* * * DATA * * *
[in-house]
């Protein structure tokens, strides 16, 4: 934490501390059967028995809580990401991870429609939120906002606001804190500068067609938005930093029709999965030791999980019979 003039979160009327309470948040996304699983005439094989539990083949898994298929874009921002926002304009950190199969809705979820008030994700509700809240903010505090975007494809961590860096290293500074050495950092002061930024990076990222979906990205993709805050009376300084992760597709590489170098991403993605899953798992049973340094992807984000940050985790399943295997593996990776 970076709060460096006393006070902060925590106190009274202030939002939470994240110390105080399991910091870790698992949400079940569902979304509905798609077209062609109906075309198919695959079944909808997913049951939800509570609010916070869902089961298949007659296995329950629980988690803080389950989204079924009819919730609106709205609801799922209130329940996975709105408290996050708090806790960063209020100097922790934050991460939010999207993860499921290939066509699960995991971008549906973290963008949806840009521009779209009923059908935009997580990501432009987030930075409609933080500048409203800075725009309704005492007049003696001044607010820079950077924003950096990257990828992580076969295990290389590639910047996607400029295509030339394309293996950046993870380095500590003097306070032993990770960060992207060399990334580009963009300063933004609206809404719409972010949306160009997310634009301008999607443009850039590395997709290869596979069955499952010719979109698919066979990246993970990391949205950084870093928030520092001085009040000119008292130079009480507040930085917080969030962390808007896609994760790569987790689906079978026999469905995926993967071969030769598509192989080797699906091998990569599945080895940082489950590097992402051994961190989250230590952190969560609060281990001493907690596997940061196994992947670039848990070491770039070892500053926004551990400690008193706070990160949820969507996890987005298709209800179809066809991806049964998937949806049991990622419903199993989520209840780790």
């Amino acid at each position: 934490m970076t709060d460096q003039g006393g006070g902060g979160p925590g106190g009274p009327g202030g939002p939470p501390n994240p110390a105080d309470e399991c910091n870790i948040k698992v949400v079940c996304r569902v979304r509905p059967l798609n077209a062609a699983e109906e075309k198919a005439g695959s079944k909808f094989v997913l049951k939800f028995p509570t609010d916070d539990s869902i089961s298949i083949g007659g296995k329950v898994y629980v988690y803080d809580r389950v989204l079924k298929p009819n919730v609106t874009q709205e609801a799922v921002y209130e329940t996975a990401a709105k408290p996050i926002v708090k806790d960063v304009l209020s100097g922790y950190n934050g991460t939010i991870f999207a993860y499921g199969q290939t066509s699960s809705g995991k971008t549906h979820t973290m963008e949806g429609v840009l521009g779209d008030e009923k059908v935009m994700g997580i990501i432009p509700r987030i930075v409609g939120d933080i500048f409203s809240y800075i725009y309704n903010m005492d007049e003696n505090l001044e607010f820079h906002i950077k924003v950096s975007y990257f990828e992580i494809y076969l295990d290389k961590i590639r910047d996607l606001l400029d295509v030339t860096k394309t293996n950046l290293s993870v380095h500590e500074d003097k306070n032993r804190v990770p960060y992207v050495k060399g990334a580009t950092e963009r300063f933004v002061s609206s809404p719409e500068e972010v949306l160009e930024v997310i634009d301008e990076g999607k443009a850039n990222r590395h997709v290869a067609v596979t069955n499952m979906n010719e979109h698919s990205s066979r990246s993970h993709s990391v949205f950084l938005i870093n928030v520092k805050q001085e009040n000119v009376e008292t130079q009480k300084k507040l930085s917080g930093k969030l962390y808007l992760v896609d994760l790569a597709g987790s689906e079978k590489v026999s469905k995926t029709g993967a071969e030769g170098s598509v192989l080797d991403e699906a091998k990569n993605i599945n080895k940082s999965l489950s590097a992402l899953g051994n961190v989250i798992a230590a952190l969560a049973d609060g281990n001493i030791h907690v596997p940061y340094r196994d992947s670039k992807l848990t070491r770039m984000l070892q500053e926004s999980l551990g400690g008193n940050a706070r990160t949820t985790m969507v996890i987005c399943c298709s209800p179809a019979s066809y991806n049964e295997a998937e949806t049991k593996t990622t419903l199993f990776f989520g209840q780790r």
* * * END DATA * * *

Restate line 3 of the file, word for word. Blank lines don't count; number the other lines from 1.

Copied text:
């Amino acid at each position: 934490m970076t709060d460096q003039g006393g006070g902060g979160p925590g106190g009274p009327g202030g939002p939470p501390n994240p110390a105080d309470e399991c910091n870790i948040k698992v949400v079940c996304r569902v979304r509905p059967l798609n077209a062609a699983e109906e075309k198919a005439g695959s079944k909808f094989v997913l049951k939800f028995p509570t609010d916070d539990s869902i089961s298949i083949g007659g296995k329950v898994y629980v988690y803080d809580r389950v989204l079924k298929p009819n919730v609106t874009q709205e609801a799922v921002y209130e329940t996975a990401a709105k408290p996050i926002v708090k806790d960063v304009l209020s100097g922790y950190n934050g991460t939010i991870f999207a993860y499921g199969q290939t066509s699960s809705g995991k971008t549906h979820t973290m963008e949806g429609v840009l521009g779209d008030e009923k059908v935009m994700g997580i990501i432009p509700r987030i930075v409609g939120d933080i500048f409203s809240y800075i725009y309704n903010m005492d007049e003696n505090l001044e607010f820079h906002i950077k924003v950096s975007y990257f990828e992580i494809y076969l295990d290389k961590i590639r910047d996607l606001l400029d295509v030339t860096k394309t293996n950046l290293s993870v380095h500590e500074d003097k306070n032993r804190v990770p960060y992207v050495k060399g990334a580009t950092e963009r300063f933004v002061s609206s809404p719409e500068e972010v949306l160009e930024v997310i634009d301008e990076g999607k443009a850039n990222r590395h997709v290869a067609v596979t069955n499952m979906n010719e979109h698919s990205s066979r990246s993970h993709s990391v949205f950084l938005i870093n928030v520092k805050q001085e009040n000119v009376e008292t130079q009480k300084k507040l930085s917080g930093k969030l962390y808007l992760v896609d994760l790569a597709g987790s689906e079978k590489v026999s469905k995926t029709g993967a071969e030769g170098s598509v192989l080797d991403e699906a091998k990569n993605i599945n080895k940082s999965l489950s590097a992402l899953g051994n961190v989250i798992a230590a952190l969560a049973d609060g281990n001493i030791h907690v596997p940061y340094r196994d992947s670039k992807l848990t070491r770039m984000l070892q500053e926004s999980l551990g400690g008193n940050a706070r990160t949820t985790m969507v996890i987005c399943c298709s209800p179809a019979s066809y991806n049964e295997a998937e949806t049991k593996t990622t419903l199993f990776f989520g209840q780790r």